Lake St. Clair Coastal Habitat
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Conservation Planning

There are clear benefits from having a significant proportion of a region's lands in natural cover but only a small percentage of the lands surrounding Lake St. Clair remain in such a state. Integrated conservation and restoration planning for the region necessitates a three-pronged approach:

  • protection of existing high quality natural areas;
  • enhancement of degraded natural lands; and
  • restoration of sufficient additional lands to create a matrix of interconnected self-sustaining natural communities with intact ecological functioning.

While very few natural communities or ecological systems that that are considered self-sustaining remain within the Lake St. Clair coastal area, there still many areas with potential for harboring high quality natural areas and unique natural features that are worth conserving.

A Potential Conservation Area (PCA) analysis was undertaken by the Michigan Natural Features Inventory (MNFI) to identify and rank undeveloped areas within in the 10 mile coastal area around Lake St. Clair area for their conservation potential. The PCA map is a composite representation of individual sites within the 10-mile coastal area around Lake St. Clair dominated by natural vegetation that have potential value for conservation. The PCAs were identified through a modeling process that evaluated each site based on: size and shape of a particular parcel, presence/absence of a water body, connectivity to other natural areas, restorability of surrounding lands, vegetation quality and biodiversity value (probability, rarity, and condition or viability of rare species or community types). The process established by MNFI to initially identify the Lake St. Clair PCAs can also be used to update and track the status of these remaining sites, The Integrated Coastal Management Tool (See Habitat Assessment Section VII. B.) allows planners to replicate this process easily as conditions change.

Conservation planners should use the PCA map and apply the ICM tool in the context of conservation guidelines which provide a framework to address many related questions and issues.  What should be done with the remaining small, scattered fragments of natural vegetation? How do we improve the current condition of those sites that still have some ecological integrity and provide habitat for rare plants and animals? Finally, how do we strategically target additional land for restoration? How much land? Where? Which natural communities?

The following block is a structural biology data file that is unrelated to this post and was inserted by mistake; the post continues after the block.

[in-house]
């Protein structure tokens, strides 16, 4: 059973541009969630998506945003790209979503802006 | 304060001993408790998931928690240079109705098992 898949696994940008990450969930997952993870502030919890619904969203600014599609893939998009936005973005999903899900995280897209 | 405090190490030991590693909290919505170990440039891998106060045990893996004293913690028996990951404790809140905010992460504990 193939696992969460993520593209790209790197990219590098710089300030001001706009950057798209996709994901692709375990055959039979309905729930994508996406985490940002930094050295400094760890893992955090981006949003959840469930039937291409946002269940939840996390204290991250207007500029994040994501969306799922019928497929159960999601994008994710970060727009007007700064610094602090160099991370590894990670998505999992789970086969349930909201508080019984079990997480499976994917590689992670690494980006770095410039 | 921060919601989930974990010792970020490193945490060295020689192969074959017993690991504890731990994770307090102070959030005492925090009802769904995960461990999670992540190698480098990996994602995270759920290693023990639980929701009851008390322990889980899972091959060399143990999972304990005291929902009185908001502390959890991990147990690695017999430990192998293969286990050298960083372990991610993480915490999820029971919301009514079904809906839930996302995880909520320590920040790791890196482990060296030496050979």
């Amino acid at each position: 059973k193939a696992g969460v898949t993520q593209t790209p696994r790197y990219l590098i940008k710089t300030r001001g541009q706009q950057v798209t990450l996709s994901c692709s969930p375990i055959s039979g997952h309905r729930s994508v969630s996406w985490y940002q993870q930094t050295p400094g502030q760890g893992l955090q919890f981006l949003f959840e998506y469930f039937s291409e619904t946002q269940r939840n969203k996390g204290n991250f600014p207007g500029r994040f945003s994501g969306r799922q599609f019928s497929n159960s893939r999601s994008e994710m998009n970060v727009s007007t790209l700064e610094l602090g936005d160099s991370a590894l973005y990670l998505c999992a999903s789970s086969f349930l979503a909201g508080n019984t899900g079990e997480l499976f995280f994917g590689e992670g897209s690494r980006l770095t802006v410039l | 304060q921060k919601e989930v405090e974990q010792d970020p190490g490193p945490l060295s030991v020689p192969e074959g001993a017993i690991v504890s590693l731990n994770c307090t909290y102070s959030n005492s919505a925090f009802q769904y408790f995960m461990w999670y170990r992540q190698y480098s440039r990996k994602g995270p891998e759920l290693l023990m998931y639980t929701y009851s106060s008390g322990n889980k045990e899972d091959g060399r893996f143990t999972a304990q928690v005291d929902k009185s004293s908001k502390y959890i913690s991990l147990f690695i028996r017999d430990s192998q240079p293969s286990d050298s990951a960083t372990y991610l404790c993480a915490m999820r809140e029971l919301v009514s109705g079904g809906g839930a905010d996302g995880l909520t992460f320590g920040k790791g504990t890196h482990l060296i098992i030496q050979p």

Conservation targets - a limited number of species, natural communities, or ecological systems chosen to represent the biodiversity of a given area - are useful when a definitive knowledge of the number, distribution and quality of each native species and ecosystem is not available, which is usually the case. It is recommended to initially select ecological communities or systems as targets, as they act as coarse filters, capturing most species whether or not they have been identified specifically. If ecological communities are to work as coarse filters for all associated plants and animals they must:

  • be conserved as often as possible at a size and scale at which they naturally occurred prior to major human impacts
  • be conserved as part of dynamic, intact, landscape mosaics
  • maintain some level of connectivity between communities and
  • contain a full complement of their associated flora and fauna in so far as it is known.

In addition, smaller and rarer natural community types such as lakeplain prairie, lakeplain oak opening or great lakes marsh within the project area should be represented at a higher number in the landscape than larger and more common community types such as mesic southern forest. This coarse filter approach should then be followed by the selection of species with unique ecological requirements that cannot be met through the conservation of natural communities or ecological systems.

In some areas, targets can be met by preserving existing habitat, but within highly developed landscapes like the Lake St. Clair coastal zone, additional habitat will need to be restored to achieve these targets. The Habitat Assessment provides additional information on the specifics of setting appropriate targets, maintaining and restoring adequate representation of the area's native biodiversity and landscape integrity, managing widespread threats and stressors, and assessing the current status of the landscape.

For more detailed conservation planning guidelines, see: Coastal Habitat Assessment, Section VIII (PDF)